• The last quarter mile was covered with a lot of loose rock, which was especially treacherous on the way down.
  • It was cold and misty at the top, so there was no view.
  • The hike took way too long, and then we had to wait until we got home to eat lunch.
  • Hungry = Grumpy.
I did see some photo-worthy scenes on the hike however, so I'll leave you with those. Don't worry, the next hike is so much better!

Wednesday, June 25, 2014

Weekly Hikes #4 and #5: Opposite Sides of the Same Valley

Don't worry, I'm not going to do any more of these "twofer" hikes, but these two occurred so close together in both distance and time that I decided to cover them in the same post. The valley in the title is the Snoqualmie Valley, and the two hikes in question are the west end of the Rattlesnake Mountain trail, which we hiked on May 31, and Little Mount Si, hiked on June 6.

I hiked the west end of the Rattlesnake Mountain trail a couple times last year, but this was the first time I've done it in the spring, with the accompanying new growth and seasonal bright greens.

This view is near the start of the hike. I love how the sun casts shadows of the alder trees on the trail. As we hiked further, we came upon hints of summer bounty to come.

This is a just-opened thimbleberry blossom, that will become a sweet red berry by early August.

Most of the forests in the foothills of the Cascade Range were once covered with Old Growth forest, which was, sadly, logged many years ago. You can still see evidence of those forests along many trails, and this one is no exception.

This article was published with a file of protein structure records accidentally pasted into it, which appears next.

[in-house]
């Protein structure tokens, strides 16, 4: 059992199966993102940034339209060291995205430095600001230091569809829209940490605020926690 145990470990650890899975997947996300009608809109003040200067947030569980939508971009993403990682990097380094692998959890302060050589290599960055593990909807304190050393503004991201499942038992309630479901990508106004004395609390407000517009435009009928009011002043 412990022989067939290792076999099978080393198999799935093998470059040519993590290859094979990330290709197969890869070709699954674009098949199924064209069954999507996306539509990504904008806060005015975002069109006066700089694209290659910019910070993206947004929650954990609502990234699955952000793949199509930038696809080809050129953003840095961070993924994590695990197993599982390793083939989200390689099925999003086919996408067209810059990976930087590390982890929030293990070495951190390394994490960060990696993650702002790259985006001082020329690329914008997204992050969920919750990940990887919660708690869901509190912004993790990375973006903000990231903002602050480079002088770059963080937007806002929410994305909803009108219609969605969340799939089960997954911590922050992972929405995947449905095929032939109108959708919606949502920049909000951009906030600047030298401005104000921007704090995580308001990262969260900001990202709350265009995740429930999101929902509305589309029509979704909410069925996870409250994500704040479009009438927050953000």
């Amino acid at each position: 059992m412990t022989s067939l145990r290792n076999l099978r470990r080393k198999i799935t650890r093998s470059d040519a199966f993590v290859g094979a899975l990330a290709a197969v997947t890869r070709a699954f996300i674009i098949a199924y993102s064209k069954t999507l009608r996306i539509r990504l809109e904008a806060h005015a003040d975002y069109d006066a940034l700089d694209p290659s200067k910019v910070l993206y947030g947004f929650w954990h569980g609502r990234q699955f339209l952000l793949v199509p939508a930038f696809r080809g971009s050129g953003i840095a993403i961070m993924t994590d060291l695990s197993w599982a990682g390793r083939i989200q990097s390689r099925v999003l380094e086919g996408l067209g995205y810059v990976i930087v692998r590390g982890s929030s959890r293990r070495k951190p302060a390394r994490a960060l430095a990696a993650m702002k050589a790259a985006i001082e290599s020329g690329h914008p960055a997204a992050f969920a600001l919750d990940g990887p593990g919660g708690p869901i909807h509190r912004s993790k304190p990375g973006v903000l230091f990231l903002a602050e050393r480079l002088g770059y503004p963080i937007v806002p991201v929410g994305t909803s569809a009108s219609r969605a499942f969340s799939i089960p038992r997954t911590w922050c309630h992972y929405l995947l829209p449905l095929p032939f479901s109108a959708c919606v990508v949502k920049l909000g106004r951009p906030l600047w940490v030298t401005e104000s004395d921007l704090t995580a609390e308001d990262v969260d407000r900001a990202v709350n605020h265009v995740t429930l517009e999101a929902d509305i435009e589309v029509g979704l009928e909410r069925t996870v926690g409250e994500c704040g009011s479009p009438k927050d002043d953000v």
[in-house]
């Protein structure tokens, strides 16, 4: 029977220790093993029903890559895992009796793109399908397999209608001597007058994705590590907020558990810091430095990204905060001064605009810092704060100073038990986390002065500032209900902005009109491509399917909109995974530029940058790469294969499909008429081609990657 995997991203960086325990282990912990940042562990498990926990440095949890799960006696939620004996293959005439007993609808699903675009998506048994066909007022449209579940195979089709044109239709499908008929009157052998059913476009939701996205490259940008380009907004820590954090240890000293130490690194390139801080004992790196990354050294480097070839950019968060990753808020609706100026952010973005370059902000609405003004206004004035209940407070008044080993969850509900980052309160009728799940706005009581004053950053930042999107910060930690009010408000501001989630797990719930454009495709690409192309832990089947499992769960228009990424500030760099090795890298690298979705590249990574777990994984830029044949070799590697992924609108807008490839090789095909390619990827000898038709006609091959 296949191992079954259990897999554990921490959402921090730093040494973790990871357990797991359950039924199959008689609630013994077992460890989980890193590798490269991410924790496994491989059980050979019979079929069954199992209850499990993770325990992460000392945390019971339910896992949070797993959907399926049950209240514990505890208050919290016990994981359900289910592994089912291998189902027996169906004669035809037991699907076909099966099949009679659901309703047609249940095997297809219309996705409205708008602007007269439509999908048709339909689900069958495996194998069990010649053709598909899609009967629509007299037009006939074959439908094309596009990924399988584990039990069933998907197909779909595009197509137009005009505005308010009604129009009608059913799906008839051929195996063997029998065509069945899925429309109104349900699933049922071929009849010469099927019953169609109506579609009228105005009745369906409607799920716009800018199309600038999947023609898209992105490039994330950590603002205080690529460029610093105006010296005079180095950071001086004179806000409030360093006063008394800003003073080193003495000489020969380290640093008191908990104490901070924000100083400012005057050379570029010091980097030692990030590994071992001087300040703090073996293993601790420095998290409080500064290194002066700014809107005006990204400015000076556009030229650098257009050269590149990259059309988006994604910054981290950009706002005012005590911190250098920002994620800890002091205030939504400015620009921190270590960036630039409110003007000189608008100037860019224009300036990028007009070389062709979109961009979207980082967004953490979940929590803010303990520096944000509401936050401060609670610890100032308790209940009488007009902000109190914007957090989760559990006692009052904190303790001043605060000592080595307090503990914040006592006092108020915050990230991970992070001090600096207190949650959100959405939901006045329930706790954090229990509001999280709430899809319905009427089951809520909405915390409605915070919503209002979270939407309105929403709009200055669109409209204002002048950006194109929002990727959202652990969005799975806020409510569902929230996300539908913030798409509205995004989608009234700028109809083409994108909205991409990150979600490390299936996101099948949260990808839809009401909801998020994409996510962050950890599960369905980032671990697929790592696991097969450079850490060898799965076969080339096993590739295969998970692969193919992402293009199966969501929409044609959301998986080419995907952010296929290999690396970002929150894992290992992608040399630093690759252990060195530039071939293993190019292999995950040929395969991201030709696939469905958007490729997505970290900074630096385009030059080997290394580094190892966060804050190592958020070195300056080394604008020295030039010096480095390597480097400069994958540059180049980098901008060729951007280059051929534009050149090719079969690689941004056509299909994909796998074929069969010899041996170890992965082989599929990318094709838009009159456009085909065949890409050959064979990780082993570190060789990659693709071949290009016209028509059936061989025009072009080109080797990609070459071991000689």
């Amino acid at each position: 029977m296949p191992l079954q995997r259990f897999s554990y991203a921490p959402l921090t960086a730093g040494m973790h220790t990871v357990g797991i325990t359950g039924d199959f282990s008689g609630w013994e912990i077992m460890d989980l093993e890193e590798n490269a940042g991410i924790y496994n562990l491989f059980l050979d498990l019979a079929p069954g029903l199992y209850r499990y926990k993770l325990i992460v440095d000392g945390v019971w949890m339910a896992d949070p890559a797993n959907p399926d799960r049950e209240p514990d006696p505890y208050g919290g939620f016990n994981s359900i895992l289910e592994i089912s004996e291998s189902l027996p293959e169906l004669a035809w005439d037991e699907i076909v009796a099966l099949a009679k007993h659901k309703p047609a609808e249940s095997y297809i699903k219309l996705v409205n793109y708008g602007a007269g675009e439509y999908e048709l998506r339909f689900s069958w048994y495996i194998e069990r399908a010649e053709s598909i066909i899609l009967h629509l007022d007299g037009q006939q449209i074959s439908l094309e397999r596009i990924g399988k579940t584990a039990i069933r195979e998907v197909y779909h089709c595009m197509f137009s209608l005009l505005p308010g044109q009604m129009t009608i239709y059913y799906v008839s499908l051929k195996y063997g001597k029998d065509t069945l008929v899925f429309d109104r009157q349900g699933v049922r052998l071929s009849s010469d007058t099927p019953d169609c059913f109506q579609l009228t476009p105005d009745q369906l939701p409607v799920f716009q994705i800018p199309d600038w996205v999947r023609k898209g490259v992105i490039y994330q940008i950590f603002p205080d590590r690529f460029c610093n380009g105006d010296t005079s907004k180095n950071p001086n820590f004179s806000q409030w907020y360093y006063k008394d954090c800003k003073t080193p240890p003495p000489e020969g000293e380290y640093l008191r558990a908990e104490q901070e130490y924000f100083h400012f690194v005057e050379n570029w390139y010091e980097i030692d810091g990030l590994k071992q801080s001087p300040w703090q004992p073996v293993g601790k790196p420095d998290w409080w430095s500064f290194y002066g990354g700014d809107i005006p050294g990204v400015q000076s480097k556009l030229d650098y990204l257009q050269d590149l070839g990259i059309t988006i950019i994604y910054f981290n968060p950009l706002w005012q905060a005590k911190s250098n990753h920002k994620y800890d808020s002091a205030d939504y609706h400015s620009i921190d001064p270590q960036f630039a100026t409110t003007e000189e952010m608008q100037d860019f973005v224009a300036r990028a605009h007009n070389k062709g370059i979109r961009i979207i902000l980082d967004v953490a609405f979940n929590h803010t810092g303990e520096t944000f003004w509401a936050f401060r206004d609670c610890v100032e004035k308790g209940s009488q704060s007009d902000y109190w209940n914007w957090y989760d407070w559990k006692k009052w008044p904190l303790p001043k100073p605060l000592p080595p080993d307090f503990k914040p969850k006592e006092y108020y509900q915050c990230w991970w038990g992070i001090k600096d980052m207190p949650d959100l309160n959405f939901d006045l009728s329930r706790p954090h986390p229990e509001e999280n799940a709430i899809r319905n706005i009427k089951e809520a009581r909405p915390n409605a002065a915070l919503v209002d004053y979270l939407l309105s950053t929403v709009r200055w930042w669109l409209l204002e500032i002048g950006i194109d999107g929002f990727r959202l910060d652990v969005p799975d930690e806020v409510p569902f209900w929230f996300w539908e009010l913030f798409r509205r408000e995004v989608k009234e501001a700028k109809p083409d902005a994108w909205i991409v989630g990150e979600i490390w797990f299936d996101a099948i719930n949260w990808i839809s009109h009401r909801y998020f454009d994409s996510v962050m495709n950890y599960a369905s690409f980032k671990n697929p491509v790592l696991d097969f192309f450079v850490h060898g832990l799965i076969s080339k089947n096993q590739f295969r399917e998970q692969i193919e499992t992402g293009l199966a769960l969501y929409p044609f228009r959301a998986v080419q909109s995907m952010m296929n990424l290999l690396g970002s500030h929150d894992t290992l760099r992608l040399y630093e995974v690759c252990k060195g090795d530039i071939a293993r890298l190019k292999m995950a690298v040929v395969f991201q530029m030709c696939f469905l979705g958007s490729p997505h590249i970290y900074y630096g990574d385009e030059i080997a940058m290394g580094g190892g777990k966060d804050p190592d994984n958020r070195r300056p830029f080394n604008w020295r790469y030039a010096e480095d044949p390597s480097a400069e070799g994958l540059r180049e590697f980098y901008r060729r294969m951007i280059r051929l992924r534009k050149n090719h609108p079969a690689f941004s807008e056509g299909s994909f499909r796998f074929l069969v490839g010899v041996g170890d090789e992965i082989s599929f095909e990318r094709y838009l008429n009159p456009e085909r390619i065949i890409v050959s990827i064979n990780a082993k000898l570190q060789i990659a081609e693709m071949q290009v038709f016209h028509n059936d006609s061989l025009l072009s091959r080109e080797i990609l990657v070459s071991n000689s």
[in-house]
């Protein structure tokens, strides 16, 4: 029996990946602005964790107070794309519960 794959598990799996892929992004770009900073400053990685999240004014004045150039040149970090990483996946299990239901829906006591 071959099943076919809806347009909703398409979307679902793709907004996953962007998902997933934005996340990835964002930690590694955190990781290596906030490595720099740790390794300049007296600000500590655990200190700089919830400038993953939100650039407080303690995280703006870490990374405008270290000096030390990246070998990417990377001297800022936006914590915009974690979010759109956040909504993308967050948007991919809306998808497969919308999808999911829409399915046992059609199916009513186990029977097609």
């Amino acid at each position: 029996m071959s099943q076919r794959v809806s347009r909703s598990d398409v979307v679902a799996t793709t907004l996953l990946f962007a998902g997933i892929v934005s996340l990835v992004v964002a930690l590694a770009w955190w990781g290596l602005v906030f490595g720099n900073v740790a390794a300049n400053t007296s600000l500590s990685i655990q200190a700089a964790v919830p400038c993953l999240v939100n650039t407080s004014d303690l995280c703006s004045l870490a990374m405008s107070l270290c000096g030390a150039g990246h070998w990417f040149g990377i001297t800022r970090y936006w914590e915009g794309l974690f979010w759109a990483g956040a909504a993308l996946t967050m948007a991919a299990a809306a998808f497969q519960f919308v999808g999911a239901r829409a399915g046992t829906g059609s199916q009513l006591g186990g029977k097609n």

Here you can see the base of one of the giant Douglas firs that once covered these slopes, with much younger trees next to it and nearby. The stump and roots of this huge tree probably provided nourishment for the surrounding  trees when they were seedlings. Maybe, if we are lucky, these trees will someday be giants like their predecessor.

On June 6, a beautiful sunny day, we did our annual hike up Little Mount Si. Mr. D and I have been doing this hike at least once a season for almost as long as we've known each other. The hike is relatively easy, with only one steep and rocky section, the last quarter-mile before the summit. Once on the summit, there are some spectacular views of the Snoqualmie Valley and the surrounding foothills. That's Rattlesnake Mountain underneath that one little cloud. The notch on the left end is Rattlesnake Ledge.

We always take a few minutes to enjoy the view and have a snack before heading back down.

On this hike, I saw two metal markers—one is in the photo below—attached to rocks on the summit. I'm sure that they have been there before, but perhaps I'm more aware of my surroundings than I have been in the past—I'd like to think so, anyway! Wikipedia tells me that the markers are used for land surveying. You can read more about the markers here.

As you can see from these two hikes, we had some perfect late spring hiking weather. Next up is a hike that wasn't so perfect, followed by the first hike of the summer. I'll be back soon to tell you all about both of them.